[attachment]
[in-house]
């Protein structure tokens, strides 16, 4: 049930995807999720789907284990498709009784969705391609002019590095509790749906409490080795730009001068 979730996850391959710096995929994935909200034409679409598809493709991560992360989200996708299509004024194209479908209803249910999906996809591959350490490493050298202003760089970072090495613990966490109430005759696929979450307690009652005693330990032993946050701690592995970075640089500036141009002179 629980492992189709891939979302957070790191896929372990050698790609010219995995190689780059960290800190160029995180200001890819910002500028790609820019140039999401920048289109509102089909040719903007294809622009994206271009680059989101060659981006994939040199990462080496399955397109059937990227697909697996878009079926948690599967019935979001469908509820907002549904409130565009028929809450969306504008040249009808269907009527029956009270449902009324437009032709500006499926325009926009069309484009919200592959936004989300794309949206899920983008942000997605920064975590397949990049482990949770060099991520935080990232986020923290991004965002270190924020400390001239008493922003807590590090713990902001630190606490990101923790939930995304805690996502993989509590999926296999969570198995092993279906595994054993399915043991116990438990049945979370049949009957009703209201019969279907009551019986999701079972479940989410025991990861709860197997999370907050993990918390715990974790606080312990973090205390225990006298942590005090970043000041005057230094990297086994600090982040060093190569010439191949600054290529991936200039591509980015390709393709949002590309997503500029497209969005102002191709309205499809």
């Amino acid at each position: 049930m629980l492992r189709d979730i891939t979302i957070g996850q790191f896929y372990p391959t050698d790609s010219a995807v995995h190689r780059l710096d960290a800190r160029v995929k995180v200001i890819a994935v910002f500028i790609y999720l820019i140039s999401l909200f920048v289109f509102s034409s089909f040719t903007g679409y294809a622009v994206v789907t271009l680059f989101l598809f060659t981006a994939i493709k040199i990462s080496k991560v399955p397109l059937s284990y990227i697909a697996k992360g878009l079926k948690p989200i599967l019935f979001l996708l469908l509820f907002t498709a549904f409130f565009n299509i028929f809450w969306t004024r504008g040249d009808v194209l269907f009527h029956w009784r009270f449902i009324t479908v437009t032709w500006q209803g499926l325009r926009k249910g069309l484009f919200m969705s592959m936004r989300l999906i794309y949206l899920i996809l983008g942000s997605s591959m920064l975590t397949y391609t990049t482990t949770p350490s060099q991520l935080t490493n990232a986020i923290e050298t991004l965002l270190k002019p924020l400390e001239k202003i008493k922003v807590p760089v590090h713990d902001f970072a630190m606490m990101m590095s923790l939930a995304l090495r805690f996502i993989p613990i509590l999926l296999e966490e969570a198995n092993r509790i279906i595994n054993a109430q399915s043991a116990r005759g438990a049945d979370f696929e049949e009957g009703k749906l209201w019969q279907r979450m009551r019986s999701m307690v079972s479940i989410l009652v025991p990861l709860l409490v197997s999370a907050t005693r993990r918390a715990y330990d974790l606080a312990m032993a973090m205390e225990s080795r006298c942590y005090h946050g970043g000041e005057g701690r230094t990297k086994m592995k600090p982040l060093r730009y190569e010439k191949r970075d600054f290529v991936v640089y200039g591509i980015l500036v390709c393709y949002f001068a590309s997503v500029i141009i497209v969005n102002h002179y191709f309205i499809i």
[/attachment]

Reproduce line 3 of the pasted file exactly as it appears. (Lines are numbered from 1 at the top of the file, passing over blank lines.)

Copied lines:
């Amino acid at each position: 049930m629980l492992r189709d979730i891939t979302i957070g996850q790191f896929y372990p391959t050698d790609s010219a995807v995995h190689r780059l710096d960290a800190r160029v995929k995180v200001i890819a994935v910002f500028i790609y999720l820019i140039s999401l909200f920048v289109f509102s034409s089909f040719t903007g679409y294809a622009v994206v789907t271009l680059f989101l598809f060659t981006a994939i493709k040199i990462s080496k991560v399955p397109l059937s284990y990227i697909a697996k992360g878009l079926k948690p989200i599967l019935f979001l996708l469908l509820f907002t498709a549904f409130f565009n299509i028929f809450w969306t004024r504008g040249d009808v194209l269907f009527h029956w009784r009270f449902i009324t479908v437009t032709w500006q209803g499926l325009r926009k249910g069309l484009f919200m969705s592959m936004r989300l999906i794309y949206l899920i996809l983008g942000s997605s591959m920064l975590t397949y391609t990049t482990t949770p350490s060099q991520l935080t490493n990232a986020i923290e050298t991004l965002l270190k002019p924020l400390e001239k202003i008493k922003v807590p760089v590090h713990d902001f970072a630190m606490m990101m590095s923790l939930a995304l090495r805690f996502i993989p613990i509590l999926l296999e966490e969570a198995n092993r509790i279906i595994n054993a109430q399915s043991a116990r005759g438990a049945d979370f696929e049949e009957g009703k749906l209201w019969q279907r979450m009551r019986s999701m307690v079972s479940i989410l009652v025991p990861l709860l409490v197997s999370a907050t005693r993990r918390a715990y330990d974790l606080a312990m032993a973090m205390e225990s080795r006298c942590y005090h946050g970043g000041e005057g701690r230094t990297k086994m592995k600090p982040l060093r730009y190569e010439k191949r970075d600054f290529v991936v640089y200039g591509i980015l500036v390709c393709y949002f001068a590309s997503v500029i141009i497209v969005n102002h002179y191709f309205i499809i």